Myanmar’s Economy Changes

Myanmar’s Economy Changes

The country of Myanmar is one of the more mysterious countries in the world thanks to its current military rule which has precluded a great deal of Western involvement in recent years. However, in it’s more distant past Myanmar, which was commonly known as Burma, enjoyed a prominent place in the world economy.

Before Burma was colonized by the British in the late 19th century, the economy of Myanmar was built on the production of rice. However, the chief asset in the development of Myanmar was its location. Between China and the Bay of Bengal, Myanmar became a very important trading center for the region. The economy of Myanmar grew significantly under British rule starting in 1886 which Rangoon, the capitol Myanmar was taken over.

The Colonial Era for Myanmar lasted until 1948. During that time, the country expanded upon its natural resources including the production of oil, teak and the mining of gems. Myanmar had plenty of natural resources to exploit and combined with its favorable location thrived as a center for trade. Under British rule, Myanmar produced three-quarters of the world’s teak and was one of the largest exporters of rice. The population benefitted greatly under their robust economy becoming highly literate. Myanmar had become the richest country in Southeast Asia.

World War 2 changed the economy of Myanmar dramatically as the country was invaded by the Japanese. However, British soldiers combined with the Myanmar population managed to curb the invasion and by the end of the war the British, their Empire waning began the slow withdrawal from the country. A parliamentary government was formed in Myanmar in 1948 and the process of nationalization had begun.

Unfortunately, the economy of Myanmar suffered dramatically under the new nationalization policy, which included a program called the “Eight Year Plan”. This plan was poorly thought out and resulted in rice exports dropping by over two-thirds and mineral exports almost completely vanishing. The downward spiral of the economy of Myanmar was such during the first 15 years of independence that the government was overthrown in 1962 and the new ruling regime forced through an economic plan title “Burmese Way to Socialism” which nationalized all the industries of the country. This proved to be a complete disaster and the development of Myanmar from richest country in Southeast Asia to the poorest was in full swing.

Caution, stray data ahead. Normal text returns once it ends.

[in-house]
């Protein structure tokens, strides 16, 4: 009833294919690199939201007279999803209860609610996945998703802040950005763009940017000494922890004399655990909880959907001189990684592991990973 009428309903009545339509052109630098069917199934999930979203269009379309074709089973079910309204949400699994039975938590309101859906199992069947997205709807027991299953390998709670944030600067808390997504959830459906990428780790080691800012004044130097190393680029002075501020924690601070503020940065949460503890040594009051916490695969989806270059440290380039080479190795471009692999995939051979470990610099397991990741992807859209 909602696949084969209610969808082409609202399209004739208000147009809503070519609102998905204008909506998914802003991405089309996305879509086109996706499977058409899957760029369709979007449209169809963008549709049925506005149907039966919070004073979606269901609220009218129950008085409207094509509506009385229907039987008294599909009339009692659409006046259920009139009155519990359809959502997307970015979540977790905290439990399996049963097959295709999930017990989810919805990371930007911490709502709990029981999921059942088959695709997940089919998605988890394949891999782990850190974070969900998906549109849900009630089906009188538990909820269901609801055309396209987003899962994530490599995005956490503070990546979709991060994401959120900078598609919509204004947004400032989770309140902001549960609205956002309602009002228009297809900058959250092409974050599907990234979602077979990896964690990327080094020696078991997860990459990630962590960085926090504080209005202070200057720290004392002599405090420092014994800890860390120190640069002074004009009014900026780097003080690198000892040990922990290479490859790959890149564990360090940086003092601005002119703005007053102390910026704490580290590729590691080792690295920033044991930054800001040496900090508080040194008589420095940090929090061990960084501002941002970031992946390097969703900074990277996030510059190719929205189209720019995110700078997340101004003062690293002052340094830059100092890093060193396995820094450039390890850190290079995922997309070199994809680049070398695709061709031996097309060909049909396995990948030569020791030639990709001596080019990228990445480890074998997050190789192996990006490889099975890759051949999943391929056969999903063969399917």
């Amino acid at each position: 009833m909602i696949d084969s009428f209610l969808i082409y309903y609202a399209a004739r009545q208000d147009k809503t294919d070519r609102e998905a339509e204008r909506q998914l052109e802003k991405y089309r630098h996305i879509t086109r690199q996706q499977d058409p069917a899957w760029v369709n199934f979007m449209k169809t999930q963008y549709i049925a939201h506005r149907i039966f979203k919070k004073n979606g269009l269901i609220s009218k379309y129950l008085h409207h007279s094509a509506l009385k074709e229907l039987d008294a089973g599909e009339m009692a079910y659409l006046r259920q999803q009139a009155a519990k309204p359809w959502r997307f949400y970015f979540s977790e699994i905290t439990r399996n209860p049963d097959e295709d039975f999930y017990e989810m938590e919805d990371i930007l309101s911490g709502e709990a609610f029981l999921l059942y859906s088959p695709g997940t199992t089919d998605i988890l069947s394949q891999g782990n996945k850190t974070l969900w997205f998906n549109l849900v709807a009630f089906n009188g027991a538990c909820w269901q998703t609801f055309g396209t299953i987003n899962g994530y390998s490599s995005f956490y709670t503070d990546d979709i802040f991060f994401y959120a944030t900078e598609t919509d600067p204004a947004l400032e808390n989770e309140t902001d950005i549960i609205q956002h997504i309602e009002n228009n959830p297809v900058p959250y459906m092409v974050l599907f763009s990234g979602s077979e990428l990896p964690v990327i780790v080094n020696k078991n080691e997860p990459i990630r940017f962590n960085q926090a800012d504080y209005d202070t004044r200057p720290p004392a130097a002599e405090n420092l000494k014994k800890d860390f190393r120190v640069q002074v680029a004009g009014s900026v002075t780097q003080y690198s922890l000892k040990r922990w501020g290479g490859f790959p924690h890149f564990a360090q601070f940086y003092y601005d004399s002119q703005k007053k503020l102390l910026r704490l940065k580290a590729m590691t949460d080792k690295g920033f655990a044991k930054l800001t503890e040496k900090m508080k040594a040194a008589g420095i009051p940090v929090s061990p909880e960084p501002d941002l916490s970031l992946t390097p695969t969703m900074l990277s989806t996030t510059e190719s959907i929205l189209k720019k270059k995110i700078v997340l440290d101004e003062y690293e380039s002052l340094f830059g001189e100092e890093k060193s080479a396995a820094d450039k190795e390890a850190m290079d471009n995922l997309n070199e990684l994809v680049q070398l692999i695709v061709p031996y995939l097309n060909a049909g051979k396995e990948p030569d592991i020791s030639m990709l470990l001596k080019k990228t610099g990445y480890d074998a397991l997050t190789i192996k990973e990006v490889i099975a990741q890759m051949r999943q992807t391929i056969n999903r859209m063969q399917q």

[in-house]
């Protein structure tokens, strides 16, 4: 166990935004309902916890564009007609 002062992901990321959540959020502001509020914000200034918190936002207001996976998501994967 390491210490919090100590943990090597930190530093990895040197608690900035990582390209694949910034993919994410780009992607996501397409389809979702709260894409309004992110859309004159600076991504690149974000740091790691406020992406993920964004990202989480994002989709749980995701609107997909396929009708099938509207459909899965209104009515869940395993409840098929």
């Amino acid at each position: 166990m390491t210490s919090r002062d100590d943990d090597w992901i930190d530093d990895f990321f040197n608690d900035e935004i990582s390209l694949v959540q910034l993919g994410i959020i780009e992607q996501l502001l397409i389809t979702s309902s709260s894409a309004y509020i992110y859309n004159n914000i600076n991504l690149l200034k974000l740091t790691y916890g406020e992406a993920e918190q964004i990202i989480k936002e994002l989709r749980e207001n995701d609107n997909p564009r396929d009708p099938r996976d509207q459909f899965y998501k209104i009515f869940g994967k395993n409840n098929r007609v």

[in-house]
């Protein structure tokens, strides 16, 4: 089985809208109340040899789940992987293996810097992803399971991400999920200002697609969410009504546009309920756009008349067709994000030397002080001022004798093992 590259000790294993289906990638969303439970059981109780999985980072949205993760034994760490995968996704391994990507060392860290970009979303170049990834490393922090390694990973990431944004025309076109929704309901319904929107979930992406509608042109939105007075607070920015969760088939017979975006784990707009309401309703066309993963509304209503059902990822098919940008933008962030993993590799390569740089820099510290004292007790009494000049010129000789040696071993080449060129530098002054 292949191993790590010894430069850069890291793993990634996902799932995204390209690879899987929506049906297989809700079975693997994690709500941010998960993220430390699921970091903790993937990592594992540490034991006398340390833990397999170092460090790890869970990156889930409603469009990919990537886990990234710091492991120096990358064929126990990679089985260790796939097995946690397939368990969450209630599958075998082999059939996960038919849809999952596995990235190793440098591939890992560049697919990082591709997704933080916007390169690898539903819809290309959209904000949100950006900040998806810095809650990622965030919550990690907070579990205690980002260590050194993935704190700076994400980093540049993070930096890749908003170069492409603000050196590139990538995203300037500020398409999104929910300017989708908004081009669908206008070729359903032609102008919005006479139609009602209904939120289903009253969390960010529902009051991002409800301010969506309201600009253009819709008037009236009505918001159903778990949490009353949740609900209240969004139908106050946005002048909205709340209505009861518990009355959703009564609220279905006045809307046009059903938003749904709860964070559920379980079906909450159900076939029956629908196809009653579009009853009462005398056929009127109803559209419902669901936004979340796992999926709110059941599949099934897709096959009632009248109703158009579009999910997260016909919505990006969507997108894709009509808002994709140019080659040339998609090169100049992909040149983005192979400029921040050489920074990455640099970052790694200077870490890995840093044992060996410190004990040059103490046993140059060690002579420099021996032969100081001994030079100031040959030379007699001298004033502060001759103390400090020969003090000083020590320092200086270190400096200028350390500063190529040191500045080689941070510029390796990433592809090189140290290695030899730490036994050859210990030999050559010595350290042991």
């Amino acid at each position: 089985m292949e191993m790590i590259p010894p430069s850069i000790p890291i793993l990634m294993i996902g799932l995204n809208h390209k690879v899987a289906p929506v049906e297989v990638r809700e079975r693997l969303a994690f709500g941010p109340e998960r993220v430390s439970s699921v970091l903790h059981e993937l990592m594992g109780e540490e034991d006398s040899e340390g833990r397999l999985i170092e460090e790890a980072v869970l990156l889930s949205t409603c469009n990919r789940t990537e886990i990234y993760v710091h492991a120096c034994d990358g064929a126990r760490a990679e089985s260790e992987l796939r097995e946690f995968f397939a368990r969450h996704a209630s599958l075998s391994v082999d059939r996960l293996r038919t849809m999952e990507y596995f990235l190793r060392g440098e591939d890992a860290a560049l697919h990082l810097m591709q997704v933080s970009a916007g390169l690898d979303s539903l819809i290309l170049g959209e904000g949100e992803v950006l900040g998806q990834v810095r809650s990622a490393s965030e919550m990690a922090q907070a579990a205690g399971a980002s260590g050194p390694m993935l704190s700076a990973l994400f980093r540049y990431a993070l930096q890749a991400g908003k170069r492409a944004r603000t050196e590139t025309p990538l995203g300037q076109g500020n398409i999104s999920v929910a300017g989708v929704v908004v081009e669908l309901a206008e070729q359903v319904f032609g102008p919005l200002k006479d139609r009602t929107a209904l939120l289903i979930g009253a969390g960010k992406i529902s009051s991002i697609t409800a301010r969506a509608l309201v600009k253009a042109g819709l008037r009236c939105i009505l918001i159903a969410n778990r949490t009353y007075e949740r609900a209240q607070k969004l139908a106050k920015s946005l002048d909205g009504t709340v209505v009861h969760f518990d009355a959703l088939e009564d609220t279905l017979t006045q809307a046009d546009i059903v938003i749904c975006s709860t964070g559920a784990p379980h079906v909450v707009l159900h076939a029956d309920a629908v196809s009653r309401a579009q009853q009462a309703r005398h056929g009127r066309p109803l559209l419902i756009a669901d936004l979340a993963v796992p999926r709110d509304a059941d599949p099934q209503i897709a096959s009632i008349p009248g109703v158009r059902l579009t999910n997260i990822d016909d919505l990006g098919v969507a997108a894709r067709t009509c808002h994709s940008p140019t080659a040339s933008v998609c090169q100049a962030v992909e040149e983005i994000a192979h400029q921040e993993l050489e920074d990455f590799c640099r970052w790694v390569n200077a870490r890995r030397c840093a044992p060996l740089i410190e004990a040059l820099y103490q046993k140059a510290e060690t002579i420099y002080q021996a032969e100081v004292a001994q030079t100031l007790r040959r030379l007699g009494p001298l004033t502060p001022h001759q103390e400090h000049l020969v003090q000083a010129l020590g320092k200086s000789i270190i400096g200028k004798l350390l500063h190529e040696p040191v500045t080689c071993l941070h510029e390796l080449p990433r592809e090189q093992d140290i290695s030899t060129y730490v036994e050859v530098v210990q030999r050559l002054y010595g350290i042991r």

In 1988, the Burmese military took over the country and changed the name of the nation to Myanmar which resulted in even less trade and openness than before. The depressed economy stagnated even further over the next twenty years curbing the development of Myanmar even further. However, a series of natural disasters and runaway inflation finally took enough of a toll on the country to help open it up to the world in 2011. Despite having most of its trade banned in Western countries such as the US and Canada, Myanmar has opened up some of it’s infrastructure to Asian markets.

Today, the development of Myanmar is showing some promise through foreign interest and investment. While the economy of Myanmar still has a long way to go, the natural resources of this nation remain in place to help bring it back to its once prominent state.

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